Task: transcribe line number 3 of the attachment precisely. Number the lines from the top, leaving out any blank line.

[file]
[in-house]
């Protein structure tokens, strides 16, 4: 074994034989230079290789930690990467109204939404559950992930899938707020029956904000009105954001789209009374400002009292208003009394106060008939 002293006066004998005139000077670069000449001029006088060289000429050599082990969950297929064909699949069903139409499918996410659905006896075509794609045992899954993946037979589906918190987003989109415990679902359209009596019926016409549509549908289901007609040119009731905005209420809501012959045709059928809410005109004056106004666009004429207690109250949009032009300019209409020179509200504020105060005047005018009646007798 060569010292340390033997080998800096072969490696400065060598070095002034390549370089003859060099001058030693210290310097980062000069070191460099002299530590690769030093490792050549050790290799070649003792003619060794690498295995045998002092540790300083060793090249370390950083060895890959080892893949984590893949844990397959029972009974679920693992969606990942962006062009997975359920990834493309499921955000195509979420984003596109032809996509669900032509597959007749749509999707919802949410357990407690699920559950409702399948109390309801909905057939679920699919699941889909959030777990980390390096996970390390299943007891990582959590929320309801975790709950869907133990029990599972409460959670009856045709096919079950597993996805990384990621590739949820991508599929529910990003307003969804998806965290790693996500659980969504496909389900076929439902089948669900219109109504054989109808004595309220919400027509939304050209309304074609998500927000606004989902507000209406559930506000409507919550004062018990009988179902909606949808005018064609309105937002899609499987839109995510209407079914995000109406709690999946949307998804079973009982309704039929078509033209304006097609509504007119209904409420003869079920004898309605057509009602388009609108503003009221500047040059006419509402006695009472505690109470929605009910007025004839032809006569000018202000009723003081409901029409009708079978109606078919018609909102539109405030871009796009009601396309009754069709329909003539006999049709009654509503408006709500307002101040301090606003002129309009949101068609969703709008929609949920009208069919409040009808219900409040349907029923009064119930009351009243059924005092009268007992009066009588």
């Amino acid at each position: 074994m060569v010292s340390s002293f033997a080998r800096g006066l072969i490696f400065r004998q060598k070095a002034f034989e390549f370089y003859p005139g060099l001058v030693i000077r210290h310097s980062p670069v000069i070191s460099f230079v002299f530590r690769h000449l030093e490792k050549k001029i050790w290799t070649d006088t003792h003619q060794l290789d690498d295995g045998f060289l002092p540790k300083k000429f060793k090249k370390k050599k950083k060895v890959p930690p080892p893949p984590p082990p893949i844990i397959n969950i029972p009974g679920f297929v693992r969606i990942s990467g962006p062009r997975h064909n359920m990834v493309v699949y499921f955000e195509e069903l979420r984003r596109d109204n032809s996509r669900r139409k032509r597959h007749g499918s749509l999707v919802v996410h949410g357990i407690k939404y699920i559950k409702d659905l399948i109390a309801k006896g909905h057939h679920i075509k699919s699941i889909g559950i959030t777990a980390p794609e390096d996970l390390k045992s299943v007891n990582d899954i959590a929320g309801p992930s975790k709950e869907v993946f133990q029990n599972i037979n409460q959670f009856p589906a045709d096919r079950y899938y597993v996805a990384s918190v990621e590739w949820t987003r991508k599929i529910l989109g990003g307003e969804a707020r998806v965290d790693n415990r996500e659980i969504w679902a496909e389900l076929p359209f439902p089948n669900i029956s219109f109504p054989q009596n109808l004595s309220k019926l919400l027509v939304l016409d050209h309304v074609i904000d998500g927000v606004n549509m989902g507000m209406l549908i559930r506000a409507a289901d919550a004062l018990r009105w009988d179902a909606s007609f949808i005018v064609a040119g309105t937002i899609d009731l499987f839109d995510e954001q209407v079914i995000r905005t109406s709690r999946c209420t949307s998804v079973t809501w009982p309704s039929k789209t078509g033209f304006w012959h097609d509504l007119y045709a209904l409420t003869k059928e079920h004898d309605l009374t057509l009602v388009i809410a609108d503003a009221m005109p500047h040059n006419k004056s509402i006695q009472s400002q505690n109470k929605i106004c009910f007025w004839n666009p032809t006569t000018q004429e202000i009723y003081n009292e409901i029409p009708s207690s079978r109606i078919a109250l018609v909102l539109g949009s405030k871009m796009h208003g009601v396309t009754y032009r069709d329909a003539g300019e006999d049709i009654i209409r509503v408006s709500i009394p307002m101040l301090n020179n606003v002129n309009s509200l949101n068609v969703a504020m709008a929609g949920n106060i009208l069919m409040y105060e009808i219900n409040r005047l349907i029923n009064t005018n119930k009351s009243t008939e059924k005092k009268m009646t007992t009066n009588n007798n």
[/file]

């Amino acid at each position: 074994m060569v010292s340390s002293f033997a080998r800096g006066l072969i490696f400065r004998q060598k070095a002034f034989e390549f370089y003859p005139g060099l001058v030693i000077r210290h310097s980062p670069v000069i070191s460099f230079v002299f530590r690769h000449l030093e490792k050549k001029i050790w290799t070649d006088t003792h003619q060794l290789d690498d295995g045998f060289l002092p540790k300083k000429f060793k090249k370390k050599k950083k060895v890959p930690p080892p893949p984590p082990p893949i844990i397959n969950i029972p009974g679920f297929v693992r969606i990942s990467g962006p062009r997975h064909n359920m990834v493309v699949y499921f955000e195509e069903l979420r984003r596109d109204n032809s996509r669900r139409k032509r597959h007749g499918s749509l999707v919802v996410h949410g357990i407690k939404y699920i559950k409702d659905l399948i109390a309801k006896g909905h057939h679920i075509k699919s699941i889909g559950i959030t777990a980390p794609e390096d996970l390390k045992s299943v007891n990582d899954i959590a929320g309801p992930s975790k709950e869907v993946f133990q029990n599972i037979n409460q959670f009856p589906a045709d096919r079950y899938y597993v996805a990384s918190v990621e590739w949820t987003r991508k599929i529910l989109g990003g307003e969804a707020r998806v965290d790693n415990r996500e659980i969504w679902a496909e389900l076929p359209f439902p089948n669900i029956s219109f109504p054989q009596n109808l004595s309220k019926l919400l027509v939304l016409d050209h309304v074609i904000d998500g927000v606004n549509m989902g507000m209406l549908i559930r506000a409507a289901d919550a004062l018990r009105w009988d179902a909606s007609f949808i005018v064609a040119g309105t937002i899609d009731l499987f839109d995510e954001q209407v079914i995000r905005t109406s709690r999946c209420t949307s998804v079973t809501w009982p309704s039929k789209t078509g033209f304006w012959h097609d509504l007119y045709a209904l409420t003869k059928e079920h004898d309605l009374t057509l009602v388009i809410a609108d503003a009221m005109p500047h040059n006419k004056s509402i006695q009472s400002q505690n109470k929605i106004c009910f007025w004839n666009p032809t006569t000018q004429e202000i009723y003081n009292e409901i029409p009708s207690s079978r109606i078919a109250l018609v909102l539109g949009s405030k871009m796009h208003g009601v396309t009754y032009r069709d329909a003539g300019e006999d049709i009654i209409r509503v408006s709500i009394p307002m101040l301090n020179n606003v002129n309009s509200l949101n068609v969703a504020m709008a929609g949920n106060i009208l069919m409040y105060e009808i219900n409040r005047l349907i029923n009064t005018n119930k009351s009243t008939e059924k005092k009268m009646t007992t009066n009588n007798n």